It wouldn’t seem we have much to be happy about. First there were the four turbulent years of he who shall remain nameless. During that time, our democracy was set back about 300 years, maybe 3000, as institutions, traditions and the rule of law, all of which combined to give our lives stability and structure, were wholesale abandoned.
Then along came COVID, sending us cowering in our caves. As if that weren’t enough, we now have the specter of WW III unfolding in Europe, with an obvious madman attempting to rip the heart out of another, albeit fledgling, democracy. To top it all off comes the news that climate change, which we’ve had to de-prioritize in the face of all these other crises, is looming even more quickly and more dangerously than was previously estimated. Strangely, amid all of these dark clouds, I begin to see a few silver linings.
Going to the supermarket over the past several months, I’ve been greeted by empty shelves and the inability to any longer buy all that I want. Most of this county, me included, has grown spoiled and lazy. We’re used to getting everything we want and getting it immediately. Forgetting about all the people in the world who aren’t so lucky, many of them hidden from our daily view right in this country, we bitch and moan when we don’t get instant gratification. While we haven’t had a genie to fulfill our every wish with the snap of a finger, we had gotten pretty close to that.
Now, between COVID, inflation, the supply shortages and, God-forbid, a potential all-out cyberwar that would shut down our electronic existence for a protracted period, we’re going to be forced to have some self-discipline… to learn, or in the case of us oldsters, relearn, what it means to want something and not be able to get it…to use those long-vacated parts of our brains where thrift, patience and resourcefulness lie. You may think this frustrating, but it makes me happy. I relish a bit of long-term economic deprivation. It might do much to cleanse our national soul.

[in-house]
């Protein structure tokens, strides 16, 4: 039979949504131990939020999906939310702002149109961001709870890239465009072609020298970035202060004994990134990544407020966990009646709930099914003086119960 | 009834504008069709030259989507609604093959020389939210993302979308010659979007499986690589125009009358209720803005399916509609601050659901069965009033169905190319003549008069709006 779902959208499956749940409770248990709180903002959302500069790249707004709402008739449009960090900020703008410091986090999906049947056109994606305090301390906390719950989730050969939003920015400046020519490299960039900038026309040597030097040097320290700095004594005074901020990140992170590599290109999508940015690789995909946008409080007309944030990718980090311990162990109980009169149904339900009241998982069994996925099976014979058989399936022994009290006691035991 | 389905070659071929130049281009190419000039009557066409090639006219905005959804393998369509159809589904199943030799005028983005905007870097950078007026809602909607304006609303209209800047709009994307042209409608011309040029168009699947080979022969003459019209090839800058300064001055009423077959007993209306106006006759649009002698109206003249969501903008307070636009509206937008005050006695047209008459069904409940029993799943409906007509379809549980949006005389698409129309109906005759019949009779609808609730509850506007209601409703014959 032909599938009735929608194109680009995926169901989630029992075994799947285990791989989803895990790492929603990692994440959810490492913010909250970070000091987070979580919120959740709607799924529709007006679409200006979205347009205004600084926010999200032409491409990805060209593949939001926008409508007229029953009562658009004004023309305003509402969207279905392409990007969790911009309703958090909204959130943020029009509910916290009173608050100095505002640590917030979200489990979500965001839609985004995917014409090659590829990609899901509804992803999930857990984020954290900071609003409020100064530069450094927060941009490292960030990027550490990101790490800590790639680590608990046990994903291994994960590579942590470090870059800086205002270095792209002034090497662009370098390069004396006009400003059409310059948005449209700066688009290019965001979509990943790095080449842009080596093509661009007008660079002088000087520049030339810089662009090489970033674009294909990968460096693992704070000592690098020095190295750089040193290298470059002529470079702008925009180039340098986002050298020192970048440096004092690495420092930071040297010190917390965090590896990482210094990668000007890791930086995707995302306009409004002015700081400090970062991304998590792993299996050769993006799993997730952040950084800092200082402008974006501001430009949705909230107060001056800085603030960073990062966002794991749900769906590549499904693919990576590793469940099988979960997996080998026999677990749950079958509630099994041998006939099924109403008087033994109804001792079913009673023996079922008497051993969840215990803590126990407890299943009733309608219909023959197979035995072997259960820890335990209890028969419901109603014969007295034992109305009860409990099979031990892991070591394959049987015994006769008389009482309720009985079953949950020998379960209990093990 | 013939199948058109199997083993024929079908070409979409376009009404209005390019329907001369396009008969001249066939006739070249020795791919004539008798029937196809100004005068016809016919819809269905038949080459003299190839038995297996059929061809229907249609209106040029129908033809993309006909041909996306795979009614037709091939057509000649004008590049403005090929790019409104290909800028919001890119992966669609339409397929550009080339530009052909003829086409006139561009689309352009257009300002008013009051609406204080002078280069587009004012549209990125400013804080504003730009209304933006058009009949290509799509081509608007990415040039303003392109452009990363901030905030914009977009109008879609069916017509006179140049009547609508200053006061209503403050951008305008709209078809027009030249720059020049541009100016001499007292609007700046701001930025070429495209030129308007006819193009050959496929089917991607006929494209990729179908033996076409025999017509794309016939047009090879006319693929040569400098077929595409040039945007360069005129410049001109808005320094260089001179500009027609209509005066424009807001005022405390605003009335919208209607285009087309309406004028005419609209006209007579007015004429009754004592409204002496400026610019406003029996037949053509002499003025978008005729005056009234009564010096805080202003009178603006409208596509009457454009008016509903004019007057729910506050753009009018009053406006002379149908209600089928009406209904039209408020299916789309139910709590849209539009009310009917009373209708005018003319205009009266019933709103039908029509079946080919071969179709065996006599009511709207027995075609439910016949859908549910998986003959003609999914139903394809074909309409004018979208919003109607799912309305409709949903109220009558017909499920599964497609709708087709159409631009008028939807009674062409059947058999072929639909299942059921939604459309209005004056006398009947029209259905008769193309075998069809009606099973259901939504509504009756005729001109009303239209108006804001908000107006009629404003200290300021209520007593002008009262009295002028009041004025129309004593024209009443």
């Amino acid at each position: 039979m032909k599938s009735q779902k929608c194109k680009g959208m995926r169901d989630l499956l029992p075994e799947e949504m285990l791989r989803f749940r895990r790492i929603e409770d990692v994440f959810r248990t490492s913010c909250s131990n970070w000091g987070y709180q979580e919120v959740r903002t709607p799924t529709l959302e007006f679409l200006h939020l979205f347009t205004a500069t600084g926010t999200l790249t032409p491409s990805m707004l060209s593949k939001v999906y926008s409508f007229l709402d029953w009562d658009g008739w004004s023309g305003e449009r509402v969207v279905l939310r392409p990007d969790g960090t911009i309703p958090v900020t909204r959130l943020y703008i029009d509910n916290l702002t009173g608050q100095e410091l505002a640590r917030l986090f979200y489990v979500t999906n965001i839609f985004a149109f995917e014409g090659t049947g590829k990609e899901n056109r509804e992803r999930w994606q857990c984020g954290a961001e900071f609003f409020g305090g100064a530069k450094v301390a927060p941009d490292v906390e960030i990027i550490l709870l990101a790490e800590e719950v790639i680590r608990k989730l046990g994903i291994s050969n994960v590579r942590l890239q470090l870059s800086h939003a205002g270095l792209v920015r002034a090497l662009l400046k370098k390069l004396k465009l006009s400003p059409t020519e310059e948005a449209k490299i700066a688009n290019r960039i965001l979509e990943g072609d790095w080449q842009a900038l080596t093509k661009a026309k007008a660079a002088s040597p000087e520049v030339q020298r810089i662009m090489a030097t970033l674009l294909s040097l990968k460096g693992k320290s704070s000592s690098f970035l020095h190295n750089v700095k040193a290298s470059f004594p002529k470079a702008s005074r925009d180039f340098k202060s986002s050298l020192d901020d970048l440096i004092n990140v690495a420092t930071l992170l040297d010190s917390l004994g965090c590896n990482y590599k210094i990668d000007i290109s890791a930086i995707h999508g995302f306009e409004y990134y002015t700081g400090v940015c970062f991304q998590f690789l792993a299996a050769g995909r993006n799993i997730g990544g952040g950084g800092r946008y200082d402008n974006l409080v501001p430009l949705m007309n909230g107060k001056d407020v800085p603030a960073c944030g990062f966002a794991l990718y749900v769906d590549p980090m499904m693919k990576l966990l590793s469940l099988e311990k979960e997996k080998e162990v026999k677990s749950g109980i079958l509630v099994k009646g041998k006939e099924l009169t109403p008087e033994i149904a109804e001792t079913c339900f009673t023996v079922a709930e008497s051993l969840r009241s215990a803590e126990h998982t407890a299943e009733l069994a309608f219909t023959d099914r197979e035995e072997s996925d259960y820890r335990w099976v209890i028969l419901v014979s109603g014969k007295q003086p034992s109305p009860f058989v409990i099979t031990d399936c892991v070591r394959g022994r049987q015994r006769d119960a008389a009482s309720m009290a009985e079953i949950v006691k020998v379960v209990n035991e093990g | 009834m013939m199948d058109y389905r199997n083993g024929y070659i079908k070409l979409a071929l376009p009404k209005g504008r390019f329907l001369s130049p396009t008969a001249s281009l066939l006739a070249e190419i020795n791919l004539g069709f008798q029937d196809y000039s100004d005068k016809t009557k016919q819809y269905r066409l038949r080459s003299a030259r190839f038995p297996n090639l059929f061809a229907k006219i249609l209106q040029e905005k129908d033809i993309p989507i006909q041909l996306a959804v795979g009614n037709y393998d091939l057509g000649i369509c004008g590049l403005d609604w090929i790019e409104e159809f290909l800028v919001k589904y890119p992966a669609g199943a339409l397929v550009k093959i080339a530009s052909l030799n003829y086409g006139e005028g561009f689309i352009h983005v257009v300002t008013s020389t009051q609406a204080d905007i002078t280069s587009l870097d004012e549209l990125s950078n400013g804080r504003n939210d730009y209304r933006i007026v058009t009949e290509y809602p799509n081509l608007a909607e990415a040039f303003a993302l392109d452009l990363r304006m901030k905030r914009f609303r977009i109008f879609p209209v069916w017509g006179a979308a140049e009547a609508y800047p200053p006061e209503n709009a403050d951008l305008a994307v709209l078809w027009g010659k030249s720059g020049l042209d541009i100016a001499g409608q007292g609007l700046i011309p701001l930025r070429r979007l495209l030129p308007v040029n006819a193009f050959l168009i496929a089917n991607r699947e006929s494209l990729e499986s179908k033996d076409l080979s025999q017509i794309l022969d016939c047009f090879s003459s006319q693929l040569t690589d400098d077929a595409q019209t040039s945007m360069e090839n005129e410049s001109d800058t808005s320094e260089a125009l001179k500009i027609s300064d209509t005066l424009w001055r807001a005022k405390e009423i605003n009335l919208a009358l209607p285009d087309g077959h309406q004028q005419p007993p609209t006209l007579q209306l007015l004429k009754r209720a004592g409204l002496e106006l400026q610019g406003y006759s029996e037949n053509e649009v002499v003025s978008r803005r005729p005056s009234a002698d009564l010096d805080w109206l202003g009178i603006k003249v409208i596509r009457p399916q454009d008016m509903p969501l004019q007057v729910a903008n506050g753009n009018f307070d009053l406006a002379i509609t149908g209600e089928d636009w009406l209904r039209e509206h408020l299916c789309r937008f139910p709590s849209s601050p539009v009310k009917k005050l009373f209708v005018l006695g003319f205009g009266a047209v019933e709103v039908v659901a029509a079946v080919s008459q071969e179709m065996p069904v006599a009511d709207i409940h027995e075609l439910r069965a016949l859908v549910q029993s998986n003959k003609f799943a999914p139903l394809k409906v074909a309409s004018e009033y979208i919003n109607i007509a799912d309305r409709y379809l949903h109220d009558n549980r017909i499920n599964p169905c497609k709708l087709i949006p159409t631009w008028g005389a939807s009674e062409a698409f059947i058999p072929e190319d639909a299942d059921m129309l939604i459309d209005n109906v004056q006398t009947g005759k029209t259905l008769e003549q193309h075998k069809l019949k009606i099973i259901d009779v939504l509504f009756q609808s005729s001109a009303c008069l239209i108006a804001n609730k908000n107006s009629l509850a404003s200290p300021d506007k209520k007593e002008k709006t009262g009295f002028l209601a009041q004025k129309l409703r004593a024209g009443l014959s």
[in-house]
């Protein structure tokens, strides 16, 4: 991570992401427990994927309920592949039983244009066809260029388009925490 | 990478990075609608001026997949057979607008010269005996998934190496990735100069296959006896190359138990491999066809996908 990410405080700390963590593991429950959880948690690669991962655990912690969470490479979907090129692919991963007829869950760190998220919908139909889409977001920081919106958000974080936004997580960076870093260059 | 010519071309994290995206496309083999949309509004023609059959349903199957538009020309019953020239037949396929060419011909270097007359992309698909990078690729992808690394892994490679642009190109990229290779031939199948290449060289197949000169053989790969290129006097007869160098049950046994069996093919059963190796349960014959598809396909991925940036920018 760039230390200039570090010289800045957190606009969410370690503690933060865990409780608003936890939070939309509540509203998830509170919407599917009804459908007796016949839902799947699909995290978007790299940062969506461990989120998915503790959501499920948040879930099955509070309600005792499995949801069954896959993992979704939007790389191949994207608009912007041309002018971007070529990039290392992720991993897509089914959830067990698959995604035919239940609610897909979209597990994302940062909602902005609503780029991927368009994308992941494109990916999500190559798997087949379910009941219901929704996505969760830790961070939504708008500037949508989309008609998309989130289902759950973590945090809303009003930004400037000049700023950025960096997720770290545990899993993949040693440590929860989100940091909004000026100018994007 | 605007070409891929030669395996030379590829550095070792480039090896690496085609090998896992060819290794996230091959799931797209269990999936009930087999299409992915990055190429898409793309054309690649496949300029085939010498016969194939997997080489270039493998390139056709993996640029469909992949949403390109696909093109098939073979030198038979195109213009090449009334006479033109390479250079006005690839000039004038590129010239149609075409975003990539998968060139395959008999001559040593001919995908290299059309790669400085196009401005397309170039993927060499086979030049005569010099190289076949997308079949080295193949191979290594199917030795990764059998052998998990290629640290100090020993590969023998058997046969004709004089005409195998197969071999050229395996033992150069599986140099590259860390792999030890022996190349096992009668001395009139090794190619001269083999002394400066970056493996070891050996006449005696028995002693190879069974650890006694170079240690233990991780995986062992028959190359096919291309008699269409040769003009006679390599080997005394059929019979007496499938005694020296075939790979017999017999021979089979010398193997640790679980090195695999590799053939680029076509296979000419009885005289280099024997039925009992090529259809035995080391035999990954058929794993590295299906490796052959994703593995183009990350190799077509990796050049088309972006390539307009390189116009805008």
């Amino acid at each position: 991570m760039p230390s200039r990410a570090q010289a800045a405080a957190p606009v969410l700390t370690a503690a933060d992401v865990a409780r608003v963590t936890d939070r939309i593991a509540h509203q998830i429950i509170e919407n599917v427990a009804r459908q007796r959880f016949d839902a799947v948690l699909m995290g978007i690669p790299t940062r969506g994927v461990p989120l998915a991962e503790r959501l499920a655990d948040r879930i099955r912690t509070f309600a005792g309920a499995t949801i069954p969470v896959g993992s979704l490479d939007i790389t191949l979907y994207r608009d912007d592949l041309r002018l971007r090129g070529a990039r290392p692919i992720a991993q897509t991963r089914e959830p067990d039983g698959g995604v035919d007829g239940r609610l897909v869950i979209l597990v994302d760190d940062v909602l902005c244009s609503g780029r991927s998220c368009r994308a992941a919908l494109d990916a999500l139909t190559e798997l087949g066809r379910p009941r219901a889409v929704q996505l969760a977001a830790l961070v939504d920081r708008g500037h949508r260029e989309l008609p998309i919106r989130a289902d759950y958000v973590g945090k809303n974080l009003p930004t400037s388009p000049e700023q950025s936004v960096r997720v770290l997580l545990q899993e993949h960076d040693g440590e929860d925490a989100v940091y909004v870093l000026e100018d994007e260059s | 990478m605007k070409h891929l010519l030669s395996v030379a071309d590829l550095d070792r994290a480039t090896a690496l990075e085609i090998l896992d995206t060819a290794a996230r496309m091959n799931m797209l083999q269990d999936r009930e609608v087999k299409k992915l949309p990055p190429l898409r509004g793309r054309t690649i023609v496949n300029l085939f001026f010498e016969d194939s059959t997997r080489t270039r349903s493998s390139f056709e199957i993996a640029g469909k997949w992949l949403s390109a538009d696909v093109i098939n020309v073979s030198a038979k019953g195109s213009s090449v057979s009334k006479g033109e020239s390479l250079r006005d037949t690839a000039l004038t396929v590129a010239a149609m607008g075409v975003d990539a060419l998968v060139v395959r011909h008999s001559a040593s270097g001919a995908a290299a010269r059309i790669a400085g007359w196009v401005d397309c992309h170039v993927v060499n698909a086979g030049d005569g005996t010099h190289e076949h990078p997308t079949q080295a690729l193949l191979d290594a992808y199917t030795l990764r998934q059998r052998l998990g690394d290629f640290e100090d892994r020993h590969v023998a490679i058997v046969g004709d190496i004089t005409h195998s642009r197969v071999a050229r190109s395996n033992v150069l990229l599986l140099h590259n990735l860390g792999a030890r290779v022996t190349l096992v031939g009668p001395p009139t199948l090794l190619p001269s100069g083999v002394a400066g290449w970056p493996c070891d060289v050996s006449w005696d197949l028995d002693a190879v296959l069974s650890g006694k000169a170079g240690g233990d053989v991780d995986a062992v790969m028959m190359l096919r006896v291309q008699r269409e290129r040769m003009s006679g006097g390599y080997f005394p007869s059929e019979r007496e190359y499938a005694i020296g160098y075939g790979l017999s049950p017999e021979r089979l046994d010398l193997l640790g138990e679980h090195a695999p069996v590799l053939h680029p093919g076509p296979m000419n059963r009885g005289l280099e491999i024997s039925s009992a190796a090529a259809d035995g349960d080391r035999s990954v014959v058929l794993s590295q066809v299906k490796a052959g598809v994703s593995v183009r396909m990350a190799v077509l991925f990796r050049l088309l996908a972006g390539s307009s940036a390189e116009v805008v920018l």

There has also been a coming together, of sorts, of our internal politics in response to the administration’s tightrope walking in countering the current Russian aggression. Perhaps “coming together” overstates things a bit, as the imbedded hatred in Washington is a hard thing to leave behind. But watching Old Joe fumble through the State of the Union address last night, there was some enthusiastic applause from the Republican side. It may only have been during the parts about our response to the Ukrainian (did Joe really say “Iranian”?) situation. But, maybe it’s a start. Regardless, having a decent person in the White House instead of a charlatan makes my list of positives.
There is also another silver lining in that crisis in Europe. Assuming there are enough people in the Russian military hierarchy willing and able to prevent this from escalating into a catastrophic nuclear war (I endorse deprivation, but not rummaging through the radioactive ruins of post-apocalyptic civilization). One can be certain the Chinese are closely watching the way the world is coming together in condemnation of Putin’s atrocity and the resistance of the Ukrainian people in defending their country. Surely that has to have them thinking twice about trying to invade Taiwan. We are much less well prepared to deal with a Taiwan invasion than we and our European Allies are to deal with Putin and the Russians.
“Hope springs eternal…” starts the line coined by Alexander Pope. Maybe I’m grasping at straws, but right now the intangibility of hope revolving around the fleetingly transient nature of these silver linings seems to be about the best we can do.
© 2022, David B Bucher